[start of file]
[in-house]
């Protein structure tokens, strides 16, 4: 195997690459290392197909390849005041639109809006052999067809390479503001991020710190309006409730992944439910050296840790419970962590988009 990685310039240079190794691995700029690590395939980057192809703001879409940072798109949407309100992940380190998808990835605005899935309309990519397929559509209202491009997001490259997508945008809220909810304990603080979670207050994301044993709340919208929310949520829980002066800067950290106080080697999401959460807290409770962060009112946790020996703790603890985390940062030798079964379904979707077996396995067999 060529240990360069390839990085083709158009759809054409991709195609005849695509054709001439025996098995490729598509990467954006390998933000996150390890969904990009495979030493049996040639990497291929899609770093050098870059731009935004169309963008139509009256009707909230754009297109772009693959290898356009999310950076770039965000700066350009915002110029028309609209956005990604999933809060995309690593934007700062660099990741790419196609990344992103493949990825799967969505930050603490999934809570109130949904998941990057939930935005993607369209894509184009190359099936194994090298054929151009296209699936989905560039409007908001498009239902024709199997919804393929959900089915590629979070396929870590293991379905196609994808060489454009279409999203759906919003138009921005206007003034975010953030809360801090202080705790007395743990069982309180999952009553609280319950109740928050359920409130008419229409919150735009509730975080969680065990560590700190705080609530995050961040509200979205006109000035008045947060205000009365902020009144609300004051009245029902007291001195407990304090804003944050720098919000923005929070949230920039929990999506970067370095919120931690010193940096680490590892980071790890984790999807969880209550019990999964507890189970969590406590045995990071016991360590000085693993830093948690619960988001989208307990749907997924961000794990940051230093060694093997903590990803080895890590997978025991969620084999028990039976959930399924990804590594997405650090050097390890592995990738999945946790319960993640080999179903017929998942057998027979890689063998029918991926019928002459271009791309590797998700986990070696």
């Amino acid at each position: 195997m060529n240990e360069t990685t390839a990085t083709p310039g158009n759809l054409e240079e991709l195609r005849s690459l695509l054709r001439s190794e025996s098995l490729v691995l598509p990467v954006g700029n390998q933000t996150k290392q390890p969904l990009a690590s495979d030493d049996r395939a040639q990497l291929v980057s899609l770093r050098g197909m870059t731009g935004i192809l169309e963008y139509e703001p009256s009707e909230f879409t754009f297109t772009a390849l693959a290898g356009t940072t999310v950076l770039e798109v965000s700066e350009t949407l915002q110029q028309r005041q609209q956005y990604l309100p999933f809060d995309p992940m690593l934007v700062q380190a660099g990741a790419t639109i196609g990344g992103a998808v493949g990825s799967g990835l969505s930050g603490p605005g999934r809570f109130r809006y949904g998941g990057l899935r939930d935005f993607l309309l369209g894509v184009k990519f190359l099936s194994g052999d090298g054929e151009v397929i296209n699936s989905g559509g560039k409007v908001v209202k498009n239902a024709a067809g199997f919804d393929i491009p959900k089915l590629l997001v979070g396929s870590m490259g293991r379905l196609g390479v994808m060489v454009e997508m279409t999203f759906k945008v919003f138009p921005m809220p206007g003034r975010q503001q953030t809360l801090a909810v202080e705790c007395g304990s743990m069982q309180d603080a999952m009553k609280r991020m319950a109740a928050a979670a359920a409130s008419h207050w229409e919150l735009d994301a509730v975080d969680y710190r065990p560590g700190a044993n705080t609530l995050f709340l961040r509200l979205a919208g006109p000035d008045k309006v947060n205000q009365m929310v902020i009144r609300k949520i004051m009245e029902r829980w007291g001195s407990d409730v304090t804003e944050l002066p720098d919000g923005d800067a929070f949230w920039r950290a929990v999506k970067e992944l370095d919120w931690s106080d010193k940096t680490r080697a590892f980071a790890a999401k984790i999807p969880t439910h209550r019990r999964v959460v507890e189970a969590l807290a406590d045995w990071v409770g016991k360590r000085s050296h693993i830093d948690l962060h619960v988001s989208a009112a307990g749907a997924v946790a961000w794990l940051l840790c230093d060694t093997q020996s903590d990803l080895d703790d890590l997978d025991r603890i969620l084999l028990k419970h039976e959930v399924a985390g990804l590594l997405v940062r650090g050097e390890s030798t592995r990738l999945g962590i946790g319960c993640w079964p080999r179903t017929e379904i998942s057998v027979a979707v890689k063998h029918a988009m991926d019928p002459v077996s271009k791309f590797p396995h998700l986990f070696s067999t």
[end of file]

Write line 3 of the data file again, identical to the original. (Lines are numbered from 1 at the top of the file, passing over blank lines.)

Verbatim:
């Amino acid at each position: 195997m060529n240990e360069t990685t390839a990085t083709p310039g158009n759809l054409e240079e991709l195609r005849s690459l695509l054709r001439s190794e025996s098995l490729v691995l598509p990467v954006g700029n390998q933000t996150k290392q390890p969904l990009a690590s495979d030493d049996r395939a040639q990497l291929v980057s899609l770093r050098g197909m870059t731009g935004i192809l169309e963008y139509e703001p009256s009707e909230f879409t754009f297109t772009a390849l693959a290898g356009t940072t999310v950076l770039e798109v965000s700066e350009t949407l915002q110029q028309r005041q609209q956005y990604l309100p999933f809060d995309p992940m690593l934007v700062q380190a660099g990741a790419t639109i196609g990344g992103a998808v493949g990825s799967g990835l969505s930050g603490p605005g999934r809570f109130r809006y949904g998941g990057l899935r939930d935005f993607l309309l369209g894509v184009k990519f190359l099936s194994g052999d090298g054929e151009v397929i296209n699936s989905g559509g560039k409007v908001v209202k498009n239902a024709a067809g199997f919804d393929i491009p959900k089915l590629l997001v979070g396929s870590m490259g293991r379905l196609g390479v994808m060489v454009e997508m279409t999203f759906k945008v919003f138009p921005m809220p206007g003034r975010q503001q953030t809360l801090a909810v202080e705790c007395g304990s743990m069982q309180d603080a999952m009553k609280r991020m319950a109740a928050a979670a359920a409130s008419h207050w229409e919150l735009d994301a509730v975080d969680y710190r065990p560590g700190a044993n705080t609530l995050f709340l961040r509200l979205a919208g006109p000035d008045k309006v947060n205000q009365m929310v902020i009144r609300k949520i004051m009245e029902r829980w007291g001195s407990d409730v304090t804003e944050l002066p720098d919000g923005d800067a929070f949230w920039r950290a929990v999506k970067e992944l370095d919120w931690s106080d010193k940096t680490r080697a590892f980071a790890a999401k984790i999807p969880t439910h209550r019990r999964v959460v507890e189970a969590l807290a406590d045995w990071v409770g016991k360590r000085s050296h693993i830093d948690l962060h619960v988001s989208a009112a307990g749907a997924v946790a961000w794990l940051l840790c230093d060694t093997q020996s903590d990803l080895d703790d890590l997978d025991r603890i969620l084999l028990k419970h039976e959930v399924a985390g990804l590594l997405v940062r650090g050097e390890s030798t592995r990738l999945g962590i946790g319960c993640w079964p080999r179903t017929e379904i998942s057998v027979a979707v890689k063998h029918a988009m991926d019928p002459v077996s271009k791309f590797p396995h998700l986990f070696s067999t």